The thing that makes this difficult as a "hot swap" evaluation is that it takes time to notice all of the nuances, it requires good level-matching & crossover design and changing the level of just the tweeter can make the bass and mids sound completely different.

It's interesting that it can be difficult to hear a difference when the response, dispersion and crossover requirements vary so much
 
Irvrobinson

Irvrobinson

Audioholic Spartan
Oh, I didn't mean to suggest that the dome material was the only factor or even a major factor.
Yeah, I didn't mean to suggest that you thought about dome material that way, I was just thinking out loud.
 
AcuDefTechGuy

AcuDefTechGuy

Audioholic Jedi
Oh, I didn't mean to suggest that the dome material was the only factor or even a major factor.

However, I'm thinking that measurements of distortion and impulse responses would show consistent differences between soft and Be. I also think some high resolution ultra slow motion photography to monitor dome distortions would be revealing.
It's easier to see the difference on paper (measurements). But if you're measuring the speaker, you are measuring the effect of the whole speaker. And, of course, measurements don't tell the whole story.

I don't think any Beryllium speakers measure more accurately than the KEF 201/2 (titanium tweeter) or the LS50 (aluminum tweeter).

I bet KEF could have used paper and the 201/2 and LS50 would still measure better than any Beryllium & Diamond tweeter speakers.
 
KEW

KEW

Audioholic Warlord
I bet KEF could have used paper and the 201/2 and LS50 would still measure better than any Beryllium & Diamond tweeter speakers.
Shhh! They've spent a small fortune developing their Aluminum driver technology. If management finds out they could get the same or better performance from paper, there's gonna be some 'splaining to do!;)
 
Irvrobinson

Irvrobinson

Audioholic Spartan
I bet KEF could have used paper and the 201/2 and LS50 would still measure better than any Beryllium & Diamond tweeter speakers.
Unfortunately, we'll never know. Paper would be a lot safer than beryllium, which is toxic. Beryllium dust is known to cause lung cancer, for example.
 
R

rnatalli

Audioholic Ninja
Most speakers I've preferred over the years used metal domes, but there are a few using soft domes that I've liked.
 
KEW

KEW

Audioholic Warlord
Unfortunately, we'll never know. Paper would be a lot safer than beryllium, which is toxic. Beryllium dust is known to cause lung cancer, for example.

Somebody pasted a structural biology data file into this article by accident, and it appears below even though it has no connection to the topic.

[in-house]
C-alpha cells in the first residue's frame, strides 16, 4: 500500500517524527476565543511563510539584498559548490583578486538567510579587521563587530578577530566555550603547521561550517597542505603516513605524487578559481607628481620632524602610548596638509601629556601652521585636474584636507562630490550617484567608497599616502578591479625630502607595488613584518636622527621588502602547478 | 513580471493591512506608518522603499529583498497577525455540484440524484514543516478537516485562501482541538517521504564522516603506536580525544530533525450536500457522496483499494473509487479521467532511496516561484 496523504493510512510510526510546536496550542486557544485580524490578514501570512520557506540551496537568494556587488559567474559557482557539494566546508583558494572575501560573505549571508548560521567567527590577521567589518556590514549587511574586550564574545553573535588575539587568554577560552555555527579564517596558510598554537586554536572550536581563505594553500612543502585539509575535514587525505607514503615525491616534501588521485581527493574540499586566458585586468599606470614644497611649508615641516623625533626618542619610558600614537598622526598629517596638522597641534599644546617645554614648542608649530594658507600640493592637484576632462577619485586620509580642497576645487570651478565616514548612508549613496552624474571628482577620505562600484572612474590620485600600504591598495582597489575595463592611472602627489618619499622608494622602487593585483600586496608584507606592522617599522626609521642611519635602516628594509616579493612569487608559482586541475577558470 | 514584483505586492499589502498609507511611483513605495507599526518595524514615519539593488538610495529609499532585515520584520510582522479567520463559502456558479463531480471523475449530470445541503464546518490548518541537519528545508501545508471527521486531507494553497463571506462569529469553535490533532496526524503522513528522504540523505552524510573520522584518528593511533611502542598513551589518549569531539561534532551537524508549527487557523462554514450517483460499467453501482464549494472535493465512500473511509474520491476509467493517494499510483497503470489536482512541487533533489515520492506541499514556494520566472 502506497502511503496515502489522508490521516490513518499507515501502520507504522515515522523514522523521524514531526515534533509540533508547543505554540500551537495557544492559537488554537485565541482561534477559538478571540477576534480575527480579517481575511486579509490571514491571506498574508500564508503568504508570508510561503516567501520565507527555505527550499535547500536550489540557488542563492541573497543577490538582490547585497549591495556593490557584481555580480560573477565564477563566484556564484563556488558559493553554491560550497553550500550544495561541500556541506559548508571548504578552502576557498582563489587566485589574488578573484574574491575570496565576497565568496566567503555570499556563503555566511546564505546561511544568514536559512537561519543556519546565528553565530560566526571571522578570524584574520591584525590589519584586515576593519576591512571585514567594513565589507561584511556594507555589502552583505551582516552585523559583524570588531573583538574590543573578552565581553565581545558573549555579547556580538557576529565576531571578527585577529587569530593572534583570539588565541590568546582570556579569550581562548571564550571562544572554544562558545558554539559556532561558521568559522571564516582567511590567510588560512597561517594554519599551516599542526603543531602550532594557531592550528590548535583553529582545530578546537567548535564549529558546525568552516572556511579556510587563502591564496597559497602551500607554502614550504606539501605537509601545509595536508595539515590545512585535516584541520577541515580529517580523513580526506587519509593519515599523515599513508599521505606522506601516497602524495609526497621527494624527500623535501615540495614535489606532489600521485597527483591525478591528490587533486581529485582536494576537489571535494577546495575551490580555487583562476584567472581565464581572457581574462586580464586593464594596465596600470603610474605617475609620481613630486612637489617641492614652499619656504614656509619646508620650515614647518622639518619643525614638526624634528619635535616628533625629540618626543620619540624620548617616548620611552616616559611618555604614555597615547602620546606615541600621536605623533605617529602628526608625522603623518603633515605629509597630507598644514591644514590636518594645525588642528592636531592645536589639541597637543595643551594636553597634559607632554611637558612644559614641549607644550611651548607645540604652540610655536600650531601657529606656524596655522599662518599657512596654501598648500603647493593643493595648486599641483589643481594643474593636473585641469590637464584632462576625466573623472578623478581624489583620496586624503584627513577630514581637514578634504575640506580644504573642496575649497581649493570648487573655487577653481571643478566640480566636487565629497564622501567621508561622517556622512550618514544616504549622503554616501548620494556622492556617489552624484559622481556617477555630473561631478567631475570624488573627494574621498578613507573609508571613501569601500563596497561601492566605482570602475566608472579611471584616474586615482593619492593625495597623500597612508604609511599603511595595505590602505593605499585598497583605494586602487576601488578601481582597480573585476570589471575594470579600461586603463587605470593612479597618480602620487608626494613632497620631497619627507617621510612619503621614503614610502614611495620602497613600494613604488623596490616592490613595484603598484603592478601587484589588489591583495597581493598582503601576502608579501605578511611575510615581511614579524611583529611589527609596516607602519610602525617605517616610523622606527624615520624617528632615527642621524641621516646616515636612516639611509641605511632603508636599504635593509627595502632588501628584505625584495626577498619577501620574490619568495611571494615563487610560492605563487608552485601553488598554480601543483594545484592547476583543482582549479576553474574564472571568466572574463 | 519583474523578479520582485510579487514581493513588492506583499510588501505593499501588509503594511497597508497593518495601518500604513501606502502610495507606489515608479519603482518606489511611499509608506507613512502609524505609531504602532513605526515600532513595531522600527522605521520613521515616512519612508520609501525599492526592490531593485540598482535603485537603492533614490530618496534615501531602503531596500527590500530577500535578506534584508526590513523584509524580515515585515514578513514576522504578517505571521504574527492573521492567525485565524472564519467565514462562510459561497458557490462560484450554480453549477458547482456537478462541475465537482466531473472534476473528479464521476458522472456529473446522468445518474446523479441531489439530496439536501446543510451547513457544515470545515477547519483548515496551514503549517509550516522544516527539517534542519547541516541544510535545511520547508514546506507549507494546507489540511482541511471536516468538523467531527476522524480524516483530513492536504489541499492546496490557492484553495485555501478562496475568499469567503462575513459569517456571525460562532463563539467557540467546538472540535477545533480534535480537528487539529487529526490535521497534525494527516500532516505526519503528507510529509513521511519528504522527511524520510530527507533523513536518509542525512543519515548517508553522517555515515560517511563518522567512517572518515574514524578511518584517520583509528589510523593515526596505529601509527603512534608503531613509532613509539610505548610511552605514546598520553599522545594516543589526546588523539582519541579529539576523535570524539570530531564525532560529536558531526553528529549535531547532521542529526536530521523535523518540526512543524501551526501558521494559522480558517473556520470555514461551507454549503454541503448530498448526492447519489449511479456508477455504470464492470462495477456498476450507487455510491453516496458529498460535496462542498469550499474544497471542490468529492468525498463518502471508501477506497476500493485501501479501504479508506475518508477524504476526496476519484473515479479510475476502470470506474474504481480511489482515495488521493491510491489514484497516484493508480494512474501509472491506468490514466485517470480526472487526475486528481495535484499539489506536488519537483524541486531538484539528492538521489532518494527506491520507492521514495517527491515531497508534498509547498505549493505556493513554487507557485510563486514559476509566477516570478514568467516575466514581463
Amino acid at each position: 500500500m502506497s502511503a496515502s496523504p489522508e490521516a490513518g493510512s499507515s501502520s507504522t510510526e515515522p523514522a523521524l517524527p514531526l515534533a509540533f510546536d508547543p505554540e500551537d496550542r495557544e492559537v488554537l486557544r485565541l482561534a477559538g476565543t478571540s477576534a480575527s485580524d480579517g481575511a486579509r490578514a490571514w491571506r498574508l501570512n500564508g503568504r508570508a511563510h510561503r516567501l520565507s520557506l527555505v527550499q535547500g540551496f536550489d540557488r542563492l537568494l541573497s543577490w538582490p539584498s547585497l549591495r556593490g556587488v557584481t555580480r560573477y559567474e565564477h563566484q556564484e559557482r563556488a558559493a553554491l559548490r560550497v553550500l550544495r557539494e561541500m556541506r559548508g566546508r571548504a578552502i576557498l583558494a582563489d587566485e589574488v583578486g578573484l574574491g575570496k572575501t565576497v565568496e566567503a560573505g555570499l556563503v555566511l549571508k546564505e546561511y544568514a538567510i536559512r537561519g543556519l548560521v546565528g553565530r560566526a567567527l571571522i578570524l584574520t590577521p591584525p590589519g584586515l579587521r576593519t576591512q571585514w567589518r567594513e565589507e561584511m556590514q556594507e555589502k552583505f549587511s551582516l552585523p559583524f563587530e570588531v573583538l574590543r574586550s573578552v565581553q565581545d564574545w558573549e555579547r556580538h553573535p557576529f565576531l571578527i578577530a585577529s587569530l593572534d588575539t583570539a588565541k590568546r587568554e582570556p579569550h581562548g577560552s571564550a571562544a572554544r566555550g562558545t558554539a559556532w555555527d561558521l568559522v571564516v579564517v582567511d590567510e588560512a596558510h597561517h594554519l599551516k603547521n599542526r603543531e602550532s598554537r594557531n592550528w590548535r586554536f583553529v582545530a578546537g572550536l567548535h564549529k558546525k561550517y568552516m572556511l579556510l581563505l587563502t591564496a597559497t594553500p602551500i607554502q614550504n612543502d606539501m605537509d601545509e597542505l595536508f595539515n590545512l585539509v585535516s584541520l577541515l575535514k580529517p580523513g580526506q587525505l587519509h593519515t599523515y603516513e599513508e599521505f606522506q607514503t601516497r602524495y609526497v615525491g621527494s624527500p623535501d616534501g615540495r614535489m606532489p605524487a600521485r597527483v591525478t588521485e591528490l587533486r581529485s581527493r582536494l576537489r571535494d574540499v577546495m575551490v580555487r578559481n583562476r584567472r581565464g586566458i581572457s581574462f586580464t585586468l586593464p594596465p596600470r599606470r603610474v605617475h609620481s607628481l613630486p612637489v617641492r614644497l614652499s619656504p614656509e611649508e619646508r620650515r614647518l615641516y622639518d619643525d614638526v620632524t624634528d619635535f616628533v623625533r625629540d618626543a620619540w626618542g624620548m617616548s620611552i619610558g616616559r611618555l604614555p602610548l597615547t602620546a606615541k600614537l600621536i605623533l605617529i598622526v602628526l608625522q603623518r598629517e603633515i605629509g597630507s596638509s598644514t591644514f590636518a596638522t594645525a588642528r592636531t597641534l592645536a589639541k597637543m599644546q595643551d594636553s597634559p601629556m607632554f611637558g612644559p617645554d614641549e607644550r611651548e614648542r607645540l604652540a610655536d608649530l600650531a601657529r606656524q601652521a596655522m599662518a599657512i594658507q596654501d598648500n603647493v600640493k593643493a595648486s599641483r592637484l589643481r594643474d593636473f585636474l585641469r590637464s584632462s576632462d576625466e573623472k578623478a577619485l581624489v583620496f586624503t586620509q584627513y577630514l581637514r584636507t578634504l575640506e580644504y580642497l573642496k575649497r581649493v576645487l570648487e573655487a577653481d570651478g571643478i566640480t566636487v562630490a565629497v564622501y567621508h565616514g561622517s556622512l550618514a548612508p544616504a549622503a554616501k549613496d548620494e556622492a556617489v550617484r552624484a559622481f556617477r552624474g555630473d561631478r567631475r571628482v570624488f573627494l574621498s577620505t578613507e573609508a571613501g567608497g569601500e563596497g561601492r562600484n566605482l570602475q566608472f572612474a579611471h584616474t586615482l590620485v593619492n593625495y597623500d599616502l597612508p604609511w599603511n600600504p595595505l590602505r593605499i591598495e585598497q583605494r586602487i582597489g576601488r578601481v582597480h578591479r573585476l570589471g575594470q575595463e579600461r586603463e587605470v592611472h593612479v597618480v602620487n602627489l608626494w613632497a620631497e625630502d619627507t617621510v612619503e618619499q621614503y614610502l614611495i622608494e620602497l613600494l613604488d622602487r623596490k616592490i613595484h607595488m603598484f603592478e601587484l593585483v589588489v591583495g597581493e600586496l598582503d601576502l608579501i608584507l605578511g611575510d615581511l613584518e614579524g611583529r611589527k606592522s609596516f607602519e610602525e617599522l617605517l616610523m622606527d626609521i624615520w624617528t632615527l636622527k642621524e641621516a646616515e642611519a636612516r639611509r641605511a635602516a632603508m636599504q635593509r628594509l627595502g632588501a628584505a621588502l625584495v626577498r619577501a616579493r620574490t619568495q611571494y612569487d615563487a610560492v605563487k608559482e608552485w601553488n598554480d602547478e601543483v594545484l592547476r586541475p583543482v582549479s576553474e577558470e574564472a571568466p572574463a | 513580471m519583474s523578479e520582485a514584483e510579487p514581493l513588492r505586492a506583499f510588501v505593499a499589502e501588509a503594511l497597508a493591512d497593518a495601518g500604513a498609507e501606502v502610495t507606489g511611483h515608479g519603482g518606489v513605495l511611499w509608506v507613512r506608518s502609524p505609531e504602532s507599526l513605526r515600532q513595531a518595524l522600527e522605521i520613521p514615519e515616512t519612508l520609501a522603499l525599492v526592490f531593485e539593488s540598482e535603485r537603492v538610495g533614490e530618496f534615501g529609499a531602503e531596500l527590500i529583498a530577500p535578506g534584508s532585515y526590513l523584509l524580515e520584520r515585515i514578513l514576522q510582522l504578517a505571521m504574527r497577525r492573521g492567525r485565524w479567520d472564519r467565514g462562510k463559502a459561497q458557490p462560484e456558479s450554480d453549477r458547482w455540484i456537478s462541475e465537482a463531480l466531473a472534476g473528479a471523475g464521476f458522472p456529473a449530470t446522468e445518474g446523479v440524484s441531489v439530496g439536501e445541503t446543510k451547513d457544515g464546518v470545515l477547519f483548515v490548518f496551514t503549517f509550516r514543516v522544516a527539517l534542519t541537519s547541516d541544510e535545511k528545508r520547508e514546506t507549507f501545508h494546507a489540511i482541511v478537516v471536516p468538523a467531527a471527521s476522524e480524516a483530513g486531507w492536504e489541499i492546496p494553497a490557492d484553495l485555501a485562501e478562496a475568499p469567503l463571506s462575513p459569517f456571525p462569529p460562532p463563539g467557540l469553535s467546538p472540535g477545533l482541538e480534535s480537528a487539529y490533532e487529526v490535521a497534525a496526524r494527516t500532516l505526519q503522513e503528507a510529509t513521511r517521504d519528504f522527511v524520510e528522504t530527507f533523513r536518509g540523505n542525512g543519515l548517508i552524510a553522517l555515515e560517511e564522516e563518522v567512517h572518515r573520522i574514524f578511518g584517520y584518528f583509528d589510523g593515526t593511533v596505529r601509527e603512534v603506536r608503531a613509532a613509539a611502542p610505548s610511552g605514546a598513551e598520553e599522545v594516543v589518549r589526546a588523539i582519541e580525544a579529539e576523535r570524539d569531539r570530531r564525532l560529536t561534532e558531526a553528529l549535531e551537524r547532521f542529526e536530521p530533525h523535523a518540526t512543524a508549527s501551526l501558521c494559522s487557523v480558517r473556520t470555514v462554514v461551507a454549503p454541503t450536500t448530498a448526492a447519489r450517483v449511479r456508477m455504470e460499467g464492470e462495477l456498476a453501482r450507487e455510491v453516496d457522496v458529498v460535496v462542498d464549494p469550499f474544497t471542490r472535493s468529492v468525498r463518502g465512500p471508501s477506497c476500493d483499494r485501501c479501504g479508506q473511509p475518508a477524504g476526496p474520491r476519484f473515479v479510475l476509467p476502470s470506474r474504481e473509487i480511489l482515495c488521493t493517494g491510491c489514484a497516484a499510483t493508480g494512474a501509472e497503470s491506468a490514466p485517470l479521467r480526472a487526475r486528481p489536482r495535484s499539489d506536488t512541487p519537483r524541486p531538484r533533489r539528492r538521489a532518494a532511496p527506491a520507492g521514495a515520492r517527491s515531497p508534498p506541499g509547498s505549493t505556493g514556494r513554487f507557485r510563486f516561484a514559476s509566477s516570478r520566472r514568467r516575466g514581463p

Just to clarify, the real safety concern is in its manufacture where it is air born as dust that you can breath or absorb through skin.
I could take a chisel and shatter my Be tweeter, but it would end up in pieces that gravity would drop to the floor. Now, if I used a Dremel to grind it...:eek:
 
Irvrobinson

Irvrobinson

Audioholic Spartan
Just to clarify, the real safety concern is in its manufacture where it is air born as dust that you can breath or absorb through skin.
I could take a chisel and shatter my Be tweeter, but it would end up in pieces that gravity would drop to the floor. Now, if I used a Dremel to grind it...:eek:
I don't know how brittle Be is, but I'm guessing that if you shatter your Be tweeter there will be a bit of dust produced. I don't worry about it, but I'd walk away from the area of the broken tweeter for a while while you're sobbing from dismay, just to be sure. :)
 
gene

gene

Audioholics Master Chief
Administrator
Unfortunately, we'll never know. Paper would be a lot safer than beryllium, which is toxic. Beryllium dust is known to cause lung cancer, for example.
Be is safe as long as you don't burn it. I suppose if your house goes on fire, you should get out before the tweeters burn up :)
 
jcparks

jcparks

Full Audioholic
I loved the tweeter in my Vandersteen Model 3's. The Highs were transparent and silky smooth, however I get a similar effect from my Overnight sensations at a fraction of the price. I think the details are in the budget. If you have a big budget, a well designed metal dome is the way to go, however a soft dome is going to give you way more bang for the buck.
 
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KEW

KEW

Audioholic Warlord
I loved the tweeter in my Vandersteen Model 3's. The Highs were transparent and silky smooth, however I get a similar effect from my Overnight sensations at a fraction of the price. I think the details are in the budget. If you have a big budget, a well designed metal dome is the way to go, however if you don't a soft dome is going to give you way more bang for the buck.
...and won't screw the pooch the way a poorly designed metal-dome can.

Finished it for you;)
 
KEW

KEW

Audioholic Warlord
Be is safe as long as you don't burn it. I suppose if your house goes on fire, you should get out before the tweeters burn up :)
If it is pure Be, burn temp is over 1100F, so as long as you get out before you burn up, you should be okay!:)

(but if it is a composite, the burn temperature could be much lower, depending on the other materials)